Adverse reactions to equine-derived F(ab’)2-antivenin in 54 dogs envenomated byVipera berus berus

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To describe the occurrence of acute and delayed adverse reactions following the administration of an equine-derived F(ab’)2-antivenin in dogs with Vipera berus berus envenomation.


Prospective study (2006–2009).


Private small animal clinics and university small animal teaching hospital in Norway.


Fifty-four dogs with Vipera berus berus envenomation treated with F(ab’)2-antivenin.


Administration of equine-derived antivenin for treatment of Vipera berus berus envenomation in dogs.

Measurements and Main Results

Acute adverse reactions to antivenin administration occurred in 4/54 dogs (7%), and facial swelling occurred in 2/54 dogs (4%), sudden respiratory distress in 1 dog, and vomiting occurred in 1 dog. The adverse reactions were self-limiting in 3 of the dogs, while 1 dog was treated with corticosteroids to reduce the facial swelling that occurred during administration of antivenin. No delayed adverse reactions believed to be associated with the antivenin administration were noted.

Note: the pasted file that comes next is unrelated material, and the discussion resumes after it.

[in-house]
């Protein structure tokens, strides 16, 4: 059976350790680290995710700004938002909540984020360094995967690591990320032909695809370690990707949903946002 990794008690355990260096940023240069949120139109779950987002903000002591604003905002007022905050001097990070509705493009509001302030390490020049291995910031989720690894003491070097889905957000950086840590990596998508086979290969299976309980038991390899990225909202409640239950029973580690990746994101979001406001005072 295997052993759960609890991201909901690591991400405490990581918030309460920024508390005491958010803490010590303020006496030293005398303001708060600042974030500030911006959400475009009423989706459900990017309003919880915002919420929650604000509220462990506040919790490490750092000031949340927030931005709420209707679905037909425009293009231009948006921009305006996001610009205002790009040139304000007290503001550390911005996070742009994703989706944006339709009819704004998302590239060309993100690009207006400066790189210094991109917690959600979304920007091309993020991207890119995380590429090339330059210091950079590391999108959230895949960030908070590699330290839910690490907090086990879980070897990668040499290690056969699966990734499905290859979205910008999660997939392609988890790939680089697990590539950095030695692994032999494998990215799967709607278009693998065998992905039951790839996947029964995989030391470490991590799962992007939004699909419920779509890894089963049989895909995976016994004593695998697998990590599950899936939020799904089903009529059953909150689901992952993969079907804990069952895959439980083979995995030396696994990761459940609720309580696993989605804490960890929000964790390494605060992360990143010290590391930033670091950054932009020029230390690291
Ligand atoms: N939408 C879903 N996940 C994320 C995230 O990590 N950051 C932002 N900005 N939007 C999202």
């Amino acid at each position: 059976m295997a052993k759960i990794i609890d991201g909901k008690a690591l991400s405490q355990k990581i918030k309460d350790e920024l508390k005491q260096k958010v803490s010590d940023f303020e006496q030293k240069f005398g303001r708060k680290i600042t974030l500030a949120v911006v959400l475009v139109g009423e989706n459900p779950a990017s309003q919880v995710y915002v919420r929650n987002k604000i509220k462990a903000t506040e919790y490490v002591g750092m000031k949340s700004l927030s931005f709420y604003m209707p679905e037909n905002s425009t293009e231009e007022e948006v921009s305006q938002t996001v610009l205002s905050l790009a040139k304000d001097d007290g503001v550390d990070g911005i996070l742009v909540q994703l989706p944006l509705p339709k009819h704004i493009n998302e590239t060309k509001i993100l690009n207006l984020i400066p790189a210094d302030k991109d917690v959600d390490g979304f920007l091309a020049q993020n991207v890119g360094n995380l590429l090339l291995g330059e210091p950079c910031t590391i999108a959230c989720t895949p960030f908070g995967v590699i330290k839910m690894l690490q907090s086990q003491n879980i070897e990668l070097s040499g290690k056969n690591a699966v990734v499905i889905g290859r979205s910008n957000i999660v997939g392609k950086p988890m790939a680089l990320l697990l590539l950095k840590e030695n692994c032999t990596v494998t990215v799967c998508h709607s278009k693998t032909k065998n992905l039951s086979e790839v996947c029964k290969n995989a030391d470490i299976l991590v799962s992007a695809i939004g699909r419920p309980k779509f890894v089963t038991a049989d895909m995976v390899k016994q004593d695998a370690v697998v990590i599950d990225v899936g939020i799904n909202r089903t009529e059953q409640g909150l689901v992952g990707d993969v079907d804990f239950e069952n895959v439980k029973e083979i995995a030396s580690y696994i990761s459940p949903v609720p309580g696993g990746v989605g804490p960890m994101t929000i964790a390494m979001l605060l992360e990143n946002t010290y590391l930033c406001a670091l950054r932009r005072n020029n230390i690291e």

An occurrence of adverse effects comparable to the numbers reported in human medicine (10%) should be expected when administering F(ab’)2-antivenin to dogs with Vipera berus berus envenomation. The results are also comparable with rates of adverse effects reported with antivenin administration for crotalid-envenomated dogs. Further research is required to determine whether there is a relationship between adverse and the number of vials administered or repeated use in the same patient.

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